Obama administration operatives – along with a seemingly growing number of other economically uninformed people – think that the terms of employment set in real-world markets are not only arbitrary but arbitrary always in ways that unjustly harm workers and yield unjust benefits to employers.* People who think in this way, in addition to having no theory of employment-terms determination more refined than “workers poor, powerless, and good; boss-men rich, powerful, and bad,” thus imagine that the state can easily and unambiguously improve the well-being of workers by arbitrarily dictating changes in one or more of these terms of employment. Employers, it is apparently presumed, will bear the full cost of these additional worker benefits.
This jejune and economics-free notion of reality is held by those who wield genuine power today in Washington.
In today’s Wall Street Journal, my superb former student (and currently economics professor at SUNY-Purchase), Liya Palagashvili, and I have an article on the Department of Labor’s absurd pending new diktats that would greatly expand the number of salaried workers forced to suffer the “protections” of the Fair Labor Standards Act’s mandated overtime-pay provisions. This article summarizes some of the findings in our study, “An Economic Analysis of Overtime Pay Regulations,” which was released earlier this week by the Mercatus Center at George Mason University. Here are two slices from our WSJpiece (which, I add, is the product mostly of Liya’s eloquent – and not of my pedestrian – pen):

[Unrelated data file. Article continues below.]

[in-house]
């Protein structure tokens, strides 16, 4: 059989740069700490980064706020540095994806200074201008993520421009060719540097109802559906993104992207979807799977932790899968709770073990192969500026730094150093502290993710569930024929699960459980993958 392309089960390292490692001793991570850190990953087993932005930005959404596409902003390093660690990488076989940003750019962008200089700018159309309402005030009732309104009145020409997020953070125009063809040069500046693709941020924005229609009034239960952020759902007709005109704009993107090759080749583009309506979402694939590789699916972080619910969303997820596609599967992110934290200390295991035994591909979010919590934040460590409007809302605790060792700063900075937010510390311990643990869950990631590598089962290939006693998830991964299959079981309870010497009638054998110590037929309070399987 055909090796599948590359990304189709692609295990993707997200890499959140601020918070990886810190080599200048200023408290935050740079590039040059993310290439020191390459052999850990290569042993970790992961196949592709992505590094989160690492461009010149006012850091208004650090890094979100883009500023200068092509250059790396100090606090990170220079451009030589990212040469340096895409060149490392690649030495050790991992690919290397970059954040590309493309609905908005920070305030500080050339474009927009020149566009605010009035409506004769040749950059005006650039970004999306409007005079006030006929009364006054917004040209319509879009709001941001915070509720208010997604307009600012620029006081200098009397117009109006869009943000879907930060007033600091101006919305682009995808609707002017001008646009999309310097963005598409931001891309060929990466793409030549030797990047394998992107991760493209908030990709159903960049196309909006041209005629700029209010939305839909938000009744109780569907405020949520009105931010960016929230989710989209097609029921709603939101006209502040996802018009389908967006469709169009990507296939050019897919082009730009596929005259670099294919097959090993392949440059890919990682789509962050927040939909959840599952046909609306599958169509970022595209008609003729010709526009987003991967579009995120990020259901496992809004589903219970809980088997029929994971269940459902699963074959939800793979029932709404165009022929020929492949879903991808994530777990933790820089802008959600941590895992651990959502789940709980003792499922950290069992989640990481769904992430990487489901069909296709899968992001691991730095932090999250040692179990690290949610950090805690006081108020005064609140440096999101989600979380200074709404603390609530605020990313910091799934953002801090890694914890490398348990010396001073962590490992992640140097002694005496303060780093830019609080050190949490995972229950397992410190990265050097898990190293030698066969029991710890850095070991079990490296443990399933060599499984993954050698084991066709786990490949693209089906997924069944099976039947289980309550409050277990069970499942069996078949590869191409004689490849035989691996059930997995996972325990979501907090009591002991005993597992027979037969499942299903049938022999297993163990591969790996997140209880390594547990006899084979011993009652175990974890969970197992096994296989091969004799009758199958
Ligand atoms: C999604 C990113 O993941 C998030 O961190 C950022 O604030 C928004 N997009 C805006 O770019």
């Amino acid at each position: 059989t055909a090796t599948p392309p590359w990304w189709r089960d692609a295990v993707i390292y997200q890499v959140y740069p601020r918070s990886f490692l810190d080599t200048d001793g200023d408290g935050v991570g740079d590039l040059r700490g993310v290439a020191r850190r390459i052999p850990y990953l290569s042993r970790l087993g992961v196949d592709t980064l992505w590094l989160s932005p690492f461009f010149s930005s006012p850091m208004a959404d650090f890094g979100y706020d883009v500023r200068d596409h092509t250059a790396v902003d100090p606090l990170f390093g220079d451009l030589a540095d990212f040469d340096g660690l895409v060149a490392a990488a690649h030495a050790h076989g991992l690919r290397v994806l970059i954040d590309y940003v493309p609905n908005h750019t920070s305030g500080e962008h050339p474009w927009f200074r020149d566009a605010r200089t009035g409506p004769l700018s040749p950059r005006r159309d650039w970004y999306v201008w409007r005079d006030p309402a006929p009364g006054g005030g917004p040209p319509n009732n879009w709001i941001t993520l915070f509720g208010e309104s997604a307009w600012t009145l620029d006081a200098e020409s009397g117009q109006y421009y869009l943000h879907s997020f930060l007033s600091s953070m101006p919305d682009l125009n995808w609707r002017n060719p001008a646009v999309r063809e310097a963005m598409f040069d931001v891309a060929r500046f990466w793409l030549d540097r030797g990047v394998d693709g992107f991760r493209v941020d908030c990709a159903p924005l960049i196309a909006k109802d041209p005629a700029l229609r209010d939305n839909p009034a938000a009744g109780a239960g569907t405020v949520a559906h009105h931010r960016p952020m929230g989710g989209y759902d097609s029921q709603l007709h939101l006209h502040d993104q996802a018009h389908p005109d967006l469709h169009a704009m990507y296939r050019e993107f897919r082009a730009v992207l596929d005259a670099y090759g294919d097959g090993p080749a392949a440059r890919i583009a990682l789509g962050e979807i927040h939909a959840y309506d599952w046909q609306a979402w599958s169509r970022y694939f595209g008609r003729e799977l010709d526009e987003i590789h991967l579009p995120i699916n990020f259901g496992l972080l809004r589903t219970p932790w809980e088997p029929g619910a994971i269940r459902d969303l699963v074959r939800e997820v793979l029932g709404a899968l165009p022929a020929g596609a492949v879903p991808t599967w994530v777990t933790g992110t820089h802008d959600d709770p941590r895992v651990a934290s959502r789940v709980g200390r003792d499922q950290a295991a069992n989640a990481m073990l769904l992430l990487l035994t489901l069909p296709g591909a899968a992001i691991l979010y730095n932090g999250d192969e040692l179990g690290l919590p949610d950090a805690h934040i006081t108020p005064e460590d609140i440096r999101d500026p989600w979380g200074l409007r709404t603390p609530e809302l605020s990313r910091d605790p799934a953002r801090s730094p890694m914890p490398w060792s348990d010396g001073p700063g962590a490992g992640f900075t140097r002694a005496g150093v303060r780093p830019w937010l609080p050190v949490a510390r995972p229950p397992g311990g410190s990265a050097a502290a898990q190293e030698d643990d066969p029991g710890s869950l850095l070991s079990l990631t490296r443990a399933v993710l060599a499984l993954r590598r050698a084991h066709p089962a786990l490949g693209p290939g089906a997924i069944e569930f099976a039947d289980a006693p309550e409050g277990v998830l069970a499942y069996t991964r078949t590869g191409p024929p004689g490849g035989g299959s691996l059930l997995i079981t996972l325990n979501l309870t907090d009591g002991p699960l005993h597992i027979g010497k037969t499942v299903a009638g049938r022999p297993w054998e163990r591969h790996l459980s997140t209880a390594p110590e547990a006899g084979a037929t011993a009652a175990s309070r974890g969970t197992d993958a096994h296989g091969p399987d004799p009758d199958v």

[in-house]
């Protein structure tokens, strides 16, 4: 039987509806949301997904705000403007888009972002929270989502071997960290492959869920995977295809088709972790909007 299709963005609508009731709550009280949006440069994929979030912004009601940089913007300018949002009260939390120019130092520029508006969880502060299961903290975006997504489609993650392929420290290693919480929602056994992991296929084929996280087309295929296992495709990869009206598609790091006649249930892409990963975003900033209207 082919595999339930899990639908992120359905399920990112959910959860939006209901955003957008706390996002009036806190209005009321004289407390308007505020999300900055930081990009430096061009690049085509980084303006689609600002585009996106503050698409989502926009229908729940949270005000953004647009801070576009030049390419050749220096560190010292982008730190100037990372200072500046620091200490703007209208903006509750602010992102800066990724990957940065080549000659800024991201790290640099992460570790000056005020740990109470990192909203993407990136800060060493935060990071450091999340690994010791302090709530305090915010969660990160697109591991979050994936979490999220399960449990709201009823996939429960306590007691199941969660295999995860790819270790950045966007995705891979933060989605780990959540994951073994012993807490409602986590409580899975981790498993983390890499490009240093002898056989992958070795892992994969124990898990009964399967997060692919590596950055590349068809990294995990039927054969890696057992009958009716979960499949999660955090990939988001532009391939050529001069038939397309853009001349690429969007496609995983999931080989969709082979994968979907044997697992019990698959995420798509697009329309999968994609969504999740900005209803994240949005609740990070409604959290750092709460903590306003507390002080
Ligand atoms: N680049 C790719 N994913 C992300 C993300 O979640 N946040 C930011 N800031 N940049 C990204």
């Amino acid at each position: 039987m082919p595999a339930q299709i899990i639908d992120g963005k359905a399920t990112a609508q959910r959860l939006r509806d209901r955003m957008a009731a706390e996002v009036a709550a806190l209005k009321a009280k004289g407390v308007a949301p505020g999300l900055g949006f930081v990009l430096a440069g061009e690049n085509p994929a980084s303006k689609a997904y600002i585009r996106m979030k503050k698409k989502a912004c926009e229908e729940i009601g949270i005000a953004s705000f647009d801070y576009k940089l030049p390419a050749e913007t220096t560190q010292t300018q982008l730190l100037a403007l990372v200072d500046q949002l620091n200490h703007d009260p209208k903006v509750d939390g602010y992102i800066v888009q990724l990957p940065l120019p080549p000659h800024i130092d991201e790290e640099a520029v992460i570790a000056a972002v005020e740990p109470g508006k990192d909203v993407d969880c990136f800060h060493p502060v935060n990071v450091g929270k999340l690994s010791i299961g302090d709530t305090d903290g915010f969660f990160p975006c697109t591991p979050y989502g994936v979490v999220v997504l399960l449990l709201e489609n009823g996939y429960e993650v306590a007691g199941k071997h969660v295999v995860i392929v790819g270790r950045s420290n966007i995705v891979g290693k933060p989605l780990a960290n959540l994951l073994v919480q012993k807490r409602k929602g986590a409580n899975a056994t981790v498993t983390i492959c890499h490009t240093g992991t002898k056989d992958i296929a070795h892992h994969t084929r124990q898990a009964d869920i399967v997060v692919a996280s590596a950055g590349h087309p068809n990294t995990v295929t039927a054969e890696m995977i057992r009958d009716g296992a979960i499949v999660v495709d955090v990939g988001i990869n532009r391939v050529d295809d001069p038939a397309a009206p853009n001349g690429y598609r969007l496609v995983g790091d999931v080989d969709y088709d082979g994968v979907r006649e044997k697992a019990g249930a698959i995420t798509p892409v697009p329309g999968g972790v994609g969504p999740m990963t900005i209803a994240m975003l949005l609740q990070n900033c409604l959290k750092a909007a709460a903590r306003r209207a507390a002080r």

In a new Mercatus Center research paper, we analyze the likelihood that the new overtime-pay rule will promote any of the stated objectives. We find that the Labor Department overlooks the most likely response by employers—namely, to cut employees’ base salaries, when feasible, in reaction to the overtime regulation. Empirical studies reveal little evidence that overtime-pay regulations result in greater pay or more employment.….It is irresponsible and unethical of the Labor Department to emphasize only the potentially positive consequences of government-mandated overtime pay. Employees should be aware that while it’s possible that this regulation will increase their pay or reduce their work hours, the more likely outcome is that their base pay will fall, and they’ll lose many of the perks that come with not having to punch a time clock.
During a Capitol Hill event yesterday on these pending DOL diktats, it was suggested by a lobbyist for a partnership of employers who rightly oppose these diktats that labor unions support these diktats because these diktats will ease unions’ efforts to organize workers who are currently salaried. The diktats might have this effect because, as Liya and I explain in our Mercatus Center paper, one effect of these diktats will be to reduce the flexibility that affected employees have to telecommute or to otherwise work off-site. Having workers consistently all in one place – at their respective job sites – might well make it easier for labor unions to organize them.
I’ve no idea if this above-explained effect is genuinely one of the motives behind labor-union support for these diktats, but the possibility is plausible.
* A somewhat more sophisticated version of the “workers poor, powerless, and good; boss-men rich, powerful, and bad” theory of employment-contract terms is one that relies on hypothesized market imperfections. Yet in addition to giving to textbook models of market perfection a descriptive and normative role that they were never meant, by sensible economists, to have, people who point to alleged real-world market imperfections to justify government “correction” of such imperfections amazingly ‘find’ that the market errs almost always on the side of employers and never on the side of workers. But why would there be such a one-sided bias? Why do imperfect information, “frictions,” and other alleged sources of market ‘failure’ always favor employers and never employees? Seems odd.
The above originally appeared at Cafe Hayek.